Home Tips: Sibling Interaction


For truly any child, the sibling relationship can be a combination of great/horrible, best friends/worst enemies, play partner/nemesis.
Anyone with a sibling knows this is the truth, especially when you and your sibling(s) were young kids.

BUT, when a child with ASD is tossed into the mix then totally normal sibling hi-jinks can take a more drastic turn.

A big concern of the families I work with is sibling interaction, or lack thereof. Usually, the issues fall into one of these categories:

- The typically developing children ignore the Autistic child, and have learned it's easier to just leave them alone
- The typically developing children fully give in to whatever the Autistic child wants, and have learned that letting their sibling bully them is better than making their sibling upset
- The typically developing child IS the bully, and has learned that their Autistic sibling won't put up much of a fight/won't stick up for themselves


As a professional, I see it as a great benefit when my clients have siblings living in the home because now I have a built-in pool of peers to reach for whenever we are targeting social-emotional or play goals. Win-win!
Usually though, the sibling relationship is so strained and broken that we can't include the brother or sister in the session until we work on sibling interaction first.

So there is the 1st tip: until the sibling relationship is repaired, just tossing the kids together to work on skills will likely not end well.

Need more tips? Okay:


  1. Step back from the problems, and focus on what you DO want to see - Are there issues with name-calling and teasing? Then you want to see respect. Are there issues with hitting or kicking? Then you want to see calm bodies. Are there issues with always having to win every game? Then you want to see playing by the rules. When it comes to behavior: focus on what you DO want, rather than what you don't want.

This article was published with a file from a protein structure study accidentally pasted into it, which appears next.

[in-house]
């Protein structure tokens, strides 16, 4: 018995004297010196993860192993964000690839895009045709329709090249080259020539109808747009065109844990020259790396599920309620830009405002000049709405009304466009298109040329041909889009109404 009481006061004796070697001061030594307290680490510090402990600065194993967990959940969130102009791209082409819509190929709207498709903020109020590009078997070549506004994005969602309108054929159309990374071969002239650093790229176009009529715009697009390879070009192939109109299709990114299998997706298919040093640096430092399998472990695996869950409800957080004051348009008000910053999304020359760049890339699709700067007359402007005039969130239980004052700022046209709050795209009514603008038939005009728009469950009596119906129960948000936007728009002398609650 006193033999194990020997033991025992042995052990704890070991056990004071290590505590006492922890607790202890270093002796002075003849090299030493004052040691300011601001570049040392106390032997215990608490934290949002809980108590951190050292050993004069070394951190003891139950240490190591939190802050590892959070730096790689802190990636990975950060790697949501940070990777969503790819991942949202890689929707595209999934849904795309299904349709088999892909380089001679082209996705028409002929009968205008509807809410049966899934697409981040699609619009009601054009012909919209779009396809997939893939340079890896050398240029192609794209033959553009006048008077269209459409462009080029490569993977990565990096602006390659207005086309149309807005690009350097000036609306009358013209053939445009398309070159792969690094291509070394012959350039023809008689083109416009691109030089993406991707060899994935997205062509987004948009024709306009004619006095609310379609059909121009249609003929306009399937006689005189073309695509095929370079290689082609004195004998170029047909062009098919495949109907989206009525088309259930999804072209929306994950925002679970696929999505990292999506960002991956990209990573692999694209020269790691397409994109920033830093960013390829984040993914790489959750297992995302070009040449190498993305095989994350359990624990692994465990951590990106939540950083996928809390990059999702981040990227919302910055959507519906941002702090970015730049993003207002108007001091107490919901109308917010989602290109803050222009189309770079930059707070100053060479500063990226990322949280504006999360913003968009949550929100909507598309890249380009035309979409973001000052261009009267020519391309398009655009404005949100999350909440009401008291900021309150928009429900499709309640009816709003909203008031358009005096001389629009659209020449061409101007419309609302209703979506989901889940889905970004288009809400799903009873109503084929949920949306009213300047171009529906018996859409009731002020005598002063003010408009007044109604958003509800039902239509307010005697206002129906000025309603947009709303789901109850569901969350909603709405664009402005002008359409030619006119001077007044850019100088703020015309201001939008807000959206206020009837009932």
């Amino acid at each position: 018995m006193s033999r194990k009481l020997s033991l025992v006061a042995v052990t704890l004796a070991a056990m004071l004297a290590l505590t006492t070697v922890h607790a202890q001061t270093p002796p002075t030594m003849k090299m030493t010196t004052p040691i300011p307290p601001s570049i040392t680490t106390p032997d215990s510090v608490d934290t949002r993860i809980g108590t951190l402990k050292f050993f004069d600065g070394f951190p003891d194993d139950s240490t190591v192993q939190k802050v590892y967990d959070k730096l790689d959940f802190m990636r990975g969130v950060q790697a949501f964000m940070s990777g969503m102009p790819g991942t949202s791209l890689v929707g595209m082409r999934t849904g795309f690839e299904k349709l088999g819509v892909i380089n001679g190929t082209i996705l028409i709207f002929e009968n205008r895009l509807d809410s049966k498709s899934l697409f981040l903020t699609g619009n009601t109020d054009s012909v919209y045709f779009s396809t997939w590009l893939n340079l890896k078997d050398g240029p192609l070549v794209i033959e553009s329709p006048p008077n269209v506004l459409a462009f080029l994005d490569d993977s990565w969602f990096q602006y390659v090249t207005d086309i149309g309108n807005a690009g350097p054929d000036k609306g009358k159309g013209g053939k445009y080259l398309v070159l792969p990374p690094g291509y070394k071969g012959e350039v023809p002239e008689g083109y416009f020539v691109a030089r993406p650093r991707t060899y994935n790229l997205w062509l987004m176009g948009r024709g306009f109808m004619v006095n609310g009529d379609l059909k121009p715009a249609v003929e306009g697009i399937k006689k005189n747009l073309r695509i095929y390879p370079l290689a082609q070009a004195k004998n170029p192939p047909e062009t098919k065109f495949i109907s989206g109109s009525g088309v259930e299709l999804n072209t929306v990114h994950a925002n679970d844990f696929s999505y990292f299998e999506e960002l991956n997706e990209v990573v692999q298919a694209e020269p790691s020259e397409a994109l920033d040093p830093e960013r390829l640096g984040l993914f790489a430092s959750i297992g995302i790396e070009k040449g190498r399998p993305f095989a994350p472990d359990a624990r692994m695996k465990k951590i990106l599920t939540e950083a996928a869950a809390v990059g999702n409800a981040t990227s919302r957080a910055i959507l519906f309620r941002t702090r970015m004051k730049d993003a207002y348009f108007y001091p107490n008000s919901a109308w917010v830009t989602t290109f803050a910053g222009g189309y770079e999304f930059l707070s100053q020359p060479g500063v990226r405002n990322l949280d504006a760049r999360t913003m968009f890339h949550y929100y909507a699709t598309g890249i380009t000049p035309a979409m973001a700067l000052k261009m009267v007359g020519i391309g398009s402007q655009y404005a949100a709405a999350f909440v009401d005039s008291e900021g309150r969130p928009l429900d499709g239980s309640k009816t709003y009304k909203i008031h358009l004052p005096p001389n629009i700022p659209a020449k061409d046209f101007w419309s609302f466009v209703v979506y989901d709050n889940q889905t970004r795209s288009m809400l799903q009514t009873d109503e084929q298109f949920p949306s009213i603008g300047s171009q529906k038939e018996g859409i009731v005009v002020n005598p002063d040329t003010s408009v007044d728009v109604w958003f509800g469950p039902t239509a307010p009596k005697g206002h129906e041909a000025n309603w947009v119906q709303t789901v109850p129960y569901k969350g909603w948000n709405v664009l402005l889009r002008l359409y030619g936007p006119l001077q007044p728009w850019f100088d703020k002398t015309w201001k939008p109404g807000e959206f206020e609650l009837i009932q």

2. Start small- Baby-step your way to success rather than jumping into the deep end. If your children start attacking each other 5 minutes into playing Candyland, then let's play the game for 3 minutes. Or 2 minutes. Start at a level where everyone can be successful, and gradually increase your expectations over time.
  3. Teach functional communication - Ensure that your children are able to communicate (vocally or non-vocally) what they do and do not want. Usually when functional communication is lacking, there will be lots of aggression instead. Make sure the children are taught how to communicate "I don't want to play", so there will be no need to hit, punch, or kick. 
  4. It's OK to dislike your sibling - Sometimes my clients just don't seem to like their siblings very much. Especially if the sibling is much younger. While we can't force "like", what we can do is maintain an expectation of respect. It is not okay to throw blocks at your baby sister because she's annoying. Nope.  Instead, how about taking a break from the situation, asking to wear headphones, or practicing patience and self-calming? 
  5. Remember, relationships evolve over time - This should be good news for someone! As adults, we tend to forget that in our childhood we felt differently about our siblings at different ages. This is completely normal. I have some clients I have worked with for years, and I have seen the ebb and flow in their children's relationships. From "I can't stand you!" to "I want to sit next to Erica!". This will happen. Just because your children have a terrible relationship right now does not mean it will always be that way.


Lastly, any quality ABA provider can include sibling interaction goals into the treatment plan, provide parent training to help you generalize strategies when the therapists are not around, and intentionally plan for play dates or community outings with all the siblings (basically, moving from rehearsal to a live show).





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